Last Updated on September 23, 2021 by Editor
What’s So Romantic About US Route 6 NE?
If you drive all 373 miles of US Route 6 Nebraska, you’ll get a good sense of this Plains State. From populous cities in the East to the achingly beautiful grasslands to the west, Nebraska is surprising to most first timers. In some sections, the drive can leave you spellbound.
The precursor to US Route 6 in Nebraska was the OLD (Omaha-Lincoln-Denver) Highway; part of a nationwide highway system (mostly dirt) that stretched from Boston to Los Angeles. In 1911, a map of the O-L-D incorporated a guide to points of interest, including “banks, garages, hotels, buffalo wallows, groves, barns and windmills.”
Communities along this first highway coughed up funds for advertizing (it was promoted as “a good dirt road”) and labor. By the1920’s the O-L-D extended to Detroit – at which point the acronym was changed to D-L-D. By the time the DLD officially became US Route 6, in 1933, paving had begun.
Over the years, US Route 6 NE has been widened, improved, and in some cases relocated. But it remains an astounding surprise (mostly because central and western Nebraska is not as flat as you think).
Of course, we include Nebraska’s cities – Omaha and Lincoln. But head west 373 miles on US Route 6 NE, and discover, also, our favorite small towns and attractions: an inland lighthouse, a village named “Friend,” the birthplace of Kool-Aid, a lovely B&B in the shade of a grain elevator, and so much more. If you’ve taken to wearing prairie dresses and spending lots of time crafting meals in your kitchen during Covid-times, you’ll most likely appreciate these homespun romantic sites.
13 Stops On US Route 6 Nebraska For Homespun-Romantic Couples
Spend A Day or Two in Kindhearted, Artsy Omaha
We covered the best attractions in Omaha in its own post.
Snap a Pic of An Inland Lighthouse Built as O-L-D Tourist Draw
From Boys Town, drive 22 miles through Gretna on “the new” Route 6, which has a suburban feel. Suddenly, out of nowhere, you’ll spy a completely out of place lighthouse (what the??) – the circa 1939 Linoma Beach Lighthouse. Once the most popular tourist attraction in Nebraska, this quirky landmark on the east bank of the Platte River, was built to draw travelers from the O-L-D (the Omaha-Lincoln-Denver Road) to a 1924 public resort and sandy river beach.
Art Galleries and Adult Beverages in Ashland NE
In roughly 3 miles, turn right into Ashland – a community inextricably linked to US Route 6. The road originally ran down its main street – Silver St. – bringing Omaha to Denver travelers right through the heart of town.
Ashland, NE is a surprisingly artistic and friendly place. This area was a critical portion of the Ox Bow Trail, where, due to a firm limestone ledge on the muddy Salt Creek River, Oregon Trail and Mormon Trail wagons could cross without sinking.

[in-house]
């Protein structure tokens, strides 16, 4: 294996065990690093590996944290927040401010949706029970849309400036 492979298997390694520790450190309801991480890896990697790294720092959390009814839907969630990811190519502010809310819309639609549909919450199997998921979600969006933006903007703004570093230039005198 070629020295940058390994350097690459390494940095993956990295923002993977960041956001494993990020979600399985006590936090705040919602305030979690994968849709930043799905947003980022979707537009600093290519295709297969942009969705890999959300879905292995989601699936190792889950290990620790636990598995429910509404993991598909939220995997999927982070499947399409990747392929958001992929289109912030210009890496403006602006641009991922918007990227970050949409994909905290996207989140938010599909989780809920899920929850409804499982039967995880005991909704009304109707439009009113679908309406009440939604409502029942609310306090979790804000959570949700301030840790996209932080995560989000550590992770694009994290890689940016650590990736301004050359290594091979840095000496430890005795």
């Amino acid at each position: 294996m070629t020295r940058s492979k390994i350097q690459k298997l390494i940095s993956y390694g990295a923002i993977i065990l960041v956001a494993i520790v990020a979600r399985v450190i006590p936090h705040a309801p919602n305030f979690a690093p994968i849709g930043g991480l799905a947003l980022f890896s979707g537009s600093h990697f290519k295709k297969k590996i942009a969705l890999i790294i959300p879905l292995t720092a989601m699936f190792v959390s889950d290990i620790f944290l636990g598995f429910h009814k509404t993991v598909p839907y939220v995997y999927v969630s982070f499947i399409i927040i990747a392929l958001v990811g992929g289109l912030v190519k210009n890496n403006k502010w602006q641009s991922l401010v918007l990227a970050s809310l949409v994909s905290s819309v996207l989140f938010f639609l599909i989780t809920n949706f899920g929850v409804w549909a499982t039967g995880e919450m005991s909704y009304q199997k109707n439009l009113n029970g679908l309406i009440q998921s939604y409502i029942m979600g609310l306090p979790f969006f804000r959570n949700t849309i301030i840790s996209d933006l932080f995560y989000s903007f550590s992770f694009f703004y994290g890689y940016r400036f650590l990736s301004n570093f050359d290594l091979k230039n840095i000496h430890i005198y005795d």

These days, most people visit Ashland for the imposing Strategic Air Command and Aerospace Museum, which is definitely worth a stop. But, don’t miss the charming Historic downtown district, with art galleries such as the Willow Point Gallery and Museum, owned by artist Gene Roncka and his wife Mary, Cooper Studio, owned by Artist Kim Cooper and his wife Lynn, and upscale watering holes like Glacial Till Cider House, and Cellar 426 Winery.
Grab a bite or cone at the cheery Cheri O’s Coffee House, owned by a fun-loving Cheri O’Kelly since 1999. Cheri O’s has earned quite a following with great sandwiches, shakes and specialty coffees.
Nebraska’s Stunning Capitol and Quirky Museums in Lincoln
From Ashland, it’s only 28 miles to Lincoln on US Route 6. There’s enough to see in Nebraska’s Capitol City to warrant its own post.
Revel in the Drive Through Breathtaking Landscapes
From Shoemaker’s Truck Center in Lincoln, US Route 6 NE parallels I-80 for about 20 miles then hooks south to Milford, NE, and the Blue River State Recreation Area. Riveting, undeveloped and otherworldly green, it’s like cruising through Paul Bunyan’s Golf Course. On the way, you actually traverse a little town called Emerald.
Find A Friend – and Wine and Nibbles – in Friend NE
It’s a tad over 20 miles from Milford to the tiny town of Friend, where entrepreneur and screen-writer, Carey Potter, opened a wine bistro called Pour House, in the renovated and repurposed Friend Opera House. It’s a surprising bit of sophistication in this small, quiet place. Enjoy a sip along with apps and full meals.
See the World’s Only Kool-Aid Exhibit In the Town Where It Was Created: Hastings NE
Drive a quick 60 miles to Hastings, NE, to visit the Hastings Museum of Natural and Cultural History, Planetarium and Super Screen Theater. In addition to Kool-Aid history, this museum features the “largest collection of mounted Whopping Cranes (10) in the world.” But, you came here for the world’s only Kool-Aid exhibit. Marketing genius, Edwin Perkins, dreamed up the famous “just add water and sugar” powdered drink in his Mom’s Hastings kitchen, right in town.